The greatest psychological challenge in setting and acting on priorities has to do with resource allocation. Whether in a group meeting or through conventional budgeting and capital approval processes, you have to demonstrate judgment and courage in making resource allocation decisions that reflect your business priorities and in following through to ensure that the things that should be happening in fact are. You have to do the analytic work to separate out the facts and assess the opportunities and risks, but you also need to call upon your inner strength and judgment as John did as CEO of his company.
“You know I’m always behind you, John, but I think you’re making a big mistake on this one,” Art, one of the division presidents, told John during the usual bottom-up, top-down budgeting process. “My division contributes 65 percent of the company’s profits and our brands need advertising support. If you think we’re fighting for market share now, just watch what happens six months down the road when consumers forget who we are and we can’t get on the shelves.”
John listened intently to all that Art had to say. After all, Art was experienced, respected, and the strongest leader they had. It was true that Art’s division brought in the lion’s share of revenues and profits. The problem was that the division was not bringing in what the company needed most: profitable growth. All of the divisions had been hurt by soft markets and currency fluctuations, but Art’s business was faced with especially intense competition that was pushing prices down, and it looked as if revenue and earnings would decline for the foreseeable future.
Cara’s division, on the other hand, had good margins and was growing. John had combed through Cara’s business plan and believed she had positioned the division well to grow faster than the market, but she would need ample resources to keep growing at the current rate.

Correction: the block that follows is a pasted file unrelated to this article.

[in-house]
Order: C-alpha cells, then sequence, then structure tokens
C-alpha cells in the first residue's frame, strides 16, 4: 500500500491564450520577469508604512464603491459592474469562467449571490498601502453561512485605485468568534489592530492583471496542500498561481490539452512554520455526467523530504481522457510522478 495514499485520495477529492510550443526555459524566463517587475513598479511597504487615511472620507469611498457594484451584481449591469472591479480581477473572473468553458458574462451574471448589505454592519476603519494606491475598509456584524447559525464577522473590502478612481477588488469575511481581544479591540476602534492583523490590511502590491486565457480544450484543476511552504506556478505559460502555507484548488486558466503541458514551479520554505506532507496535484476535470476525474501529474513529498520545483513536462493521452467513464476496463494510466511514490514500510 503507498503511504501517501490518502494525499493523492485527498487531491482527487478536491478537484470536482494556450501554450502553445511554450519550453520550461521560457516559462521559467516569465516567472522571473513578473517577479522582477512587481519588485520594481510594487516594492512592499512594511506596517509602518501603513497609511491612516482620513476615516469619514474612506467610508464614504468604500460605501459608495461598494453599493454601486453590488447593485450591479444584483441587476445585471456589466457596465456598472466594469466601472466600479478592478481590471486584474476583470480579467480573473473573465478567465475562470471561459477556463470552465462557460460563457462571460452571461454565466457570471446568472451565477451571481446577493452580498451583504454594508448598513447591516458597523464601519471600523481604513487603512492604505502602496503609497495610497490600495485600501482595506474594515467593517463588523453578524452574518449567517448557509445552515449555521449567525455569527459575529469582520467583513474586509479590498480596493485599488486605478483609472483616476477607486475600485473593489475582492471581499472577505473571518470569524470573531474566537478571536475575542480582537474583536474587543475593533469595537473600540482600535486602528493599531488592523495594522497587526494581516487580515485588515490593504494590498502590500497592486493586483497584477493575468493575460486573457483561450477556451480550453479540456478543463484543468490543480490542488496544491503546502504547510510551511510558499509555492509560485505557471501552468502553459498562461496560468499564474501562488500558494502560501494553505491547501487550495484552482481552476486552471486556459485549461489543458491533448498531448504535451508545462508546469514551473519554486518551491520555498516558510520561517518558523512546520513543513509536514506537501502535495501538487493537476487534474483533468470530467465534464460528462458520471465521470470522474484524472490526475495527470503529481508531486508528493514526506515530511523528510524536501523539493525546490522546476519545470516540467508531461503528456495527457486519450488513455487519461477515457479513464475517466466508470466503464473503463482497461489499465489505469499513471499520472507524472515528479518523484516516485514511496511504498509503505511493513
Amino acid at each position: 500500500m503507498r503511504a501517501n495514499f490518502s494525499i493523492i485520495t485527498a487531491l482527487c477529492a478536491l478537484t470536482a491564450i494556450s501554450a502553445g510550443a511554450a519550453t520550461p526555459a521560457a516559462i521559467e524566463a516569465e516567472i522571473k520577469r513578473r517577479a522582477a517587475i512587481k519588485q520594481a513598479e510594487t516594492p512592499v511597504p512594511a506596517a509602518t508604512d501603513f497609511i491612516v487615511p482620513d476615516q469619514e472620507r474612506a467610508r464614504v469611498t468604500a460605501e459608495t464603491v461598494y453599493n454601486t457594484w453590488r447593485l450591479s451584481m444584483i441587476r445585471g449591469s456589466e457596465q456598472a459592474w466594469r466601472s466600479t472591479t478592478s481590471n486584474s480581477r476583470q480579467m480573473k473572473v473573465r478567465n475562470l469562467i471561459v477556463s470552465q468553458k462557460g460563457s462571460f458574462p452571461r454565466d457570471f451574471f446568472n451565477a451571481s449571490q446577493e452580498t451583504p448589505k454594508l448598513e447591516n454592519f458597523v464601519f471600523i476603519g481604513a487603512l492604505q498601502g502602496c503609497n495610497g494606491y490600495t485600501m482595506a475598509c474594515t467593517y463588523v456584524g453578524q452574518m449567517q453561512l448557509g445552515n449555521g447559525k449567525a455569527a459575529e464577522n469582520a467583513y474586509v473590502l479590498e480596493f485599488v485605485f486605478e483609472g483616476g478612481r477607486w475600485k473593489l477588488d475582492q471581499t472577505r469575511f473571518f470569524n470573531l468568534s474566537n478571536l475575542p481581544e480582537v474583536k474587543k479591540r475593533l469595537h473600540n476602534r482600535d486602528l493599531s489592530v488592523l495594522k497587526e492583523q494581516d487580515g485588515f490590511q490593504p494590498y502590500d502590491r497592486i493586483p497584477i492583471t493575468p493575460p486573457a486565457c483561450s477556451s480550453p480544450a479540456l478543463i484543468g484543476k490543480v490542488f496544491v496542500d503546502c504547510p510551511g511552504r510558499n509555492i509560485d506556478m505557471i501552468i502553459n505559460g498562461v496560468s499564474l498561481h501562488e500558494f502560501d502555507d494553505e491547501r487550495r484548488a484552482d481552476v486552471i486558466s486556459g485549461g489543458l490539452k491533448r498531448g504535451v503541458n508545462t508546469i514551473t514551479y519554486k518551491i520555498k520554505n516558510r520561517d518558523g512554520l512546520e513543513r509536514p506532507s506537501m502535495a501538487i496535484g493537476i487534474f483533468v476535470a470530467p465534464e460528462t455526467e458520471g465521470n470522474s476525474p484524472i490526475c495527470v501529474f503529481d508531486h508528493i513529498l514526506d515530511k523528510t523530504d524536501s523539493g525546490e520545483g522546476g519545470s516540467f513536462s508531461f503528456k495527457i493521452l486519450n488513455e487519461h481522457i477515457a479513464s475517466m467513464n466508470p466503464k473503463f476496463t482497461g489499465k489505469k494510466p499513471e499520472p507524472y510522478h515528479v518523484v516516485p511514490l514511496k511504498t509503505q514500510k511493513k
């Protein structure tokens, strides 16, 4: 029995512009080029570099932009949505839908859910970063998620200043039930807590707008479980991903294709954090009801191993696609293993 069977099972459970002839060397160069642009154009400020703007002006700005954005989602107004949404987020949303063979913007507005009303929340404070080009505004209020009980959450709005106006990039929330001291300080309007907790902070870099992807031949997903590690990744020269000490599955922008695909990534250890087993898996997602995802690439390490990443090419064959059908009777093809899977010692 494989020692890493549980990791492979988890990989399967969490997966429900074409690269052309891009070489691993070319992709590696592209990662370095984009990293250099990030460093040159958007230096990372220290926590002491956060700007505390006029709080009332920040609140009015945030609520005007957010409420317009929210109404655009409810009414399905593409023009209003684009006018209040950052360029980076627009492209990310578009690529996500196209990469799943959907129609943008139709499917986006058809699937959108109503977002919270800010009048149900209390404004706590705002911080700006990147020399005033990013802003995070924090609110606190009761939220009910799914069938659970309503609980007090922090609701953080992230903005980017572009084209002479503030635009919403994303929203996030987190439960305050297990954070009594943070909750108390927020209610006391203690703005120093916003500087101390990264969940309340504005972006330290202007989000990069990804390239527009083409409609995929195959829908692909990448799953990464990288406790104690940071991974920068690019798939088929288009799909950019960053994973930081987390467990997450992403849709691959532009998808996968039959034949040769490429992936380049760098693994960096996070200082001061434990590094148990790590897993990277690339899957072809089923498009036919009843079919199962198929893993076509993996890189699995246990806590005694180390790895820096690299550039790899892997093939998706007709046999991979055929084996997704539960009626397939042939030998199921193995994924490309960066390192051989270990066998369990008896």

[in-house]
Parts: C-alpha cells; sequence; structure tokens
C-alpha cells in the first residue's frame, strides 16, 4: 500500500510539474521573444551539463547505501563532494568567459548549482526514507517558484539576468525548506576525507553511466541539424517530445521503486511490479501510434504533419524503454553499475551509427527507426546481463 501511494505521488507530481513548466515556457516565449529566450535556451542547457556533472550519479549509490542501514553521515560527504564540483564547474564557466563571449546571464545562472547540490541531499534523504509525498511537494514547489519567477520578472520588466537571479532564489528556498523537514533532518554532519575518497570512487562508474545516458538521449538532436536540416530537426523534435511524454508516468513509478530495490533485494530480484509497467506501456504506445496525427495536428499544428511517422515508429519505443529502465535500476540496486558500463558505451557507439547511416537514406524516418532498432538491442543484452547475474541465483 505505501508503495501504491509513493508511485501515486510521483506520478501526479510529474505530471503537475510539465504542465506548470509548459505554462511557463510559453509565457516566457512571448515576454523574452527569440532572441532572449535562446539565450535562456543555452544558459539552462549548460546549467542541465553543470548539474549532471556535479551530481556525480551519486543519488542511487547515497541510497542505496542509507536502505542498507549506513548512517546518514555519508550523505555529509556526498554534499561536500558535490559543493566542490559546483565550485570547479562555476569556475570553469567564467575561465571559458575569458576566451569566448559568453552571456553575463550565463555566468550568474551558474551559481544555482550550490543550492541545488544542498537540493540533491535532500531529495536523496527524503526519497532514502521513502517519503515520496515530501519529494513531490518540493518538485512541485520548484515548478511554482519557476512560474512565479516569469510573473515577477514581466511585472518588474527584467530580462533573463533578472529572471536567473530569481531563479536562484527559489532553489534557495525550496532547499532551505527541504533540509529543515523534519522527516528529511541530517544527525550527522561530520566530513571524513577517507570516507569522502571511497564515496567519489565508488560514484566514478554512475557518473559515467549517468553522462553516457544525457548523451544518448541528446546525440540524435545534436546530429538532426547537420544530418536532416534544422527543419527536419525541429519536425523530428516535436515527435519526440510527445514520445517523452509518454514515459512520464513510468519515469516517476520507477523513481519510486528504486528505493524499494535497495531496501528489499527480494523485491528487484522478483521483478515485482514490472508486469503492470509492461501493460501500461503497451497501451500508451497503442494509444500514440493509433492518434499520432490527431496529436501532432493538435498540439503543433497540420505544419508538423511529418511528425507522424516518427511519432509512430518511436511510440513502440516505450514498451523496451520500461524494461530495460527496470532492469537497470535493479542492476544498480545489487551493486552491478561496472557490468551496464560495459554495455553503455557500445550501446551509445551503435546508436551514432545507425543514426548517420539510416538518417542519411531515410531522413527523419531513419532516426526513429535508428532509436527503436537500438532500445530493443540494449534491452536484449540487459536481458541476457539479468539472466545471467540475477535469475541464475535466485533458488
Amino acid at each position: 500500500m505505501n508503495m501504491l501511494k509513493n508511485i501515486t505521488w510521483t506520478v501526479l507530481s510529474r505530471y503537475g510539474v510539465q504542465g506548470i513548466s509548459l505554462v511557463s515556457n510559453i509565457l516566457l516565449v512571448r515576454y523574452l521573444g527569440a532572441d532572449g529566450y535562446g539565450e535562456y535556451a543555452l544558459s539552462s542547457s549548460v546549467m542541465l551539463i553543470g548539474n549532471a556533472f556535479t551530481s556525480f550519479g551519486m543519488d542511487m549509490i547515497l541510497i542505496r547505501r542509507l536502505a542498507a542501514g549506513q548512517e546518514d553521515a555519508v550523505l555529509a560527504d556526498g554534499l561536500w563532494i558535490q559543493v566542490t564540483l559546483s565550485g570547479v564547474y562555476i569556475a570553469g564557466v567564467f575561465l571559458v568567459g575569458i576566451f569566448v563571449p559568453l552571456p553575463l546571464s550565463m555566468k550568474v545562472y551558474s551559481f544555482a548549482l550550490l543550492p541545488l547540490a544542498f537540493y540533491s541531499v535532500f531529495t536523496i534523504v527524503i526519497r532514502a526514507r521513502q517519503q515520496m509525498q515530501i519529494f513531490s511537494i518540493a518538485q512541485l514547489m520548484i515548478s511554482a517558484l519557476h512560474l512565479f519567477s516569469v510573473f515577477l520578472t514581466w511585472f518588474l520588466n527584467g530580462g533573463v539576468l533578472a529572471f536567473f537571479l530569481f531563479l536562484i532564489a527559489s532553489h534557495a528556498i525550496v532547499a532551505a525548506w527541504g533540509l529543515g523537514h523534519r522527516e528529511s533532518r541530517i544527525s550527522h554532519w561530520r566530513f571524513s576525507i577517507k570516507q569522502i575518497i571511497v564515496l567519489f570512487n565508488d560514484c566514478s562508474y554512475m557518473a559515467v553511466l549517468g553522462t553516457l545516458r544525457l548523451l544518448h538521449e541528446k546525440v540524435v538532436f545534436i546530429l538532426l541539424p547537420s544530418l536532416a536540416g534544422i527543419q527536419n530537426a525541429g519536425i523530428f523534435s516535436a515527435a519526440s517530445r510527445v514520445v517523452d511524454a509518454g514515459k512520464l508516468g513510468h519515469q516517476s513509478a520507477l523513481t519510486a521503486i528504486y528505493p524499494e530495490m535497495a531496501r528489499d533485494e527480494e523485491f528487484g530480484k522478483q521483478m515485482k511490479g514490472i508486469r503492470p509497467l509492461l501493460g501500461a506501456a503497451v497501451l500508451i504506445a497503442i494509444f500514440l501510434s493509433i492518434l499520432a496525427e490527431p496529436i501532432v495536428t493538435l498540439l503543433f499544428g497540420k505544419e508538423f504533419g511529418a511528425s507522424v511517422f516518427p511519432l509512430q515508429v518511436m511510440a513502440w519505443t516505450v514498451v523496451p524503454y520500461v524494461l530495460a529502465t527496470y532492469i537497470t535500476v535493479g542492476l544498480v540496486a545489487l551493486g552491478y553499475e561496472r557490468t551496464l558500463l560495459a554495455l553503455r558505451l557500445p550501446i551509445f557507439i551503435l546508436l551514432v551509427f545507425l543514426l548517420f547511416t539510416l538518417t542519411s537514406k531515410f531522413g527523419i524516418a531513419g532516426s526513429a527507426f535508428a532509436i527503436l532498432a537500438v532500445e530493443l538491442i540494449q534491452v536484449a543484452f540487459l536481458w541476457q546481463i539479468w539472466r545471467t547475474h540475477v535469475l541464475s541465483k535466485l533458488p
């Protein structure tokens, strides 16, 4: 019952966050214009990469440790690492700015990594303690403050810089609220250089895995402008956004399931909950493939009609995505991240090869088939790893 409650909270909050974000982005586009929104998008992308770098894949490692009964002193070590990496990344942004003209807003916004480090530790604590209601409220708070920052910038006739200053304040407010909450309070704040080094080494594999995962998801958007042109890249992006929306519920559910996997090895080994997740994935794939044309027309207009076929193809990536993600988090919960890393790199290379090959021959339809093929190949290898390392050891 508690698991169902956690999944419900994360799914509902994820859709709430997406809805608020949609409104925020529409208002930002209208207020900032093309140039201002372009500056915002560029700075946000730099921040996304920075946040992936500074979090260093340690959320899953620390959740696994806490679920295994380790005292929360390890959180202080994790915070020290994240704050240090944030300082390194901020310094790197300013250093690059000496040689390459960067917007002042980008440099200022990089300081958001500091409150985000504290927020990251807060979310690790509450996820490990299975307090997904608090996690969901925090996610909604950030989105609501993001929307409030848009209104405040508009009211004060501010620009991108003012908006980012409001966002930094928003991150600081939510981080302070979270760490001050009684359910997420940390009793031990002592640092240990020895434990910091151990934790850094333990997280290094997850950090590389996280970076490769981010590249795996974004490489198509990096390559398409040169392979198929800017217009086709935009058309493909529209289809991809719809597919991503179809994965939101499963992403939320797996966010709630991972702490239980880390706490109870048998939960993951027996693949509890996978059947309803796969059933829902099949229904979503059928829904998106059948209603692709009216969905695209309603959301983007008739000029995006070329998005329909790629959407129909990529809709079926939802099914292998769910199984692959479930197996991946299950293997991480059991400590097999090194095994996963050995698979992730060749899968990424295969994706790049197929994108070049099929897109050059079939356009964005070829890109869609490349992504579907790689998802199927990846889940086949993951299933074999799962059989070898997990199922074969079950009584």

Then there was Peter. He had already been to see John twice to try to impress on him the importance of continuing the development of the SAP initiative. The company had already spent some $50 million on it and Peter needed another $100 million spread over the next three years to bring it to fruition.
John knew that the decisions he made would seriously affect the future of the company and the lives of people who had put their hearts and souls into the business. But with earnings down and the price of the company’s stock depressed and only limited capital available for investment, he knew that he was about to make some of those people very unhappy, so unhappy that they might even leave the company. Relying on the goals and priorities he had thoughtfully established to guide his decisions about where resources had to be deployed, how they might be generated, and where they had to be extracted, he prepared himself to withstand the fallout from those decisions.
Building a presence in growth markets was a top priority for the business so he increased Cara’s budget. He made the business judgment that Art’s division was on a downward slide that didn’t look as if it would be reversed any time soon, and cut Art’s budget. To free up more cash to pursue the opportunities in Cara’s business, John pulled the plug on the SAP project, even though he knew it meant the loss of jobs for people who had been dedicated to it and a write-off of $50 million.
John’s decisions were realistic, well reasoned, and anything but personal, but Art was deeply offended by what seemed to him a loss of power, and he began to consider his next career move. As hard as it was, John stood by his judgment to withdraw resources from places they had always gone. Six months later, the sales numbers for Cara’s division came in weaker than expected, and John dug in to see what had caused the weakness. He realized that the numbers were low because of currency swings, that the business was on the right track, and that the growth prospects were as bright as ever. Even when the numbers went off track, his judgment told him that the priorities and resource allocations he had made were still correct, and he stuck with them.
The above is an excerpt from the book Know-How published by Crown Business; January 2007;$27.50US/$36.50CAN; 978-0-307-34151-8 Copyright © 2007 by Ram Charan
Ram Charan is the coauthor of the bestseller Execution and the author of What the CEO Wants You to Know and many other books. For Ram, the Monday-morning application of his ideas is the entire ball game and the reason why his teaching is valued at companies like General Electric, DuPont, Verizon, The Home Depot, KLM, Thomson Corporation, and many others. For more information about Ram Charan and his work, visit www.ram-charan.com.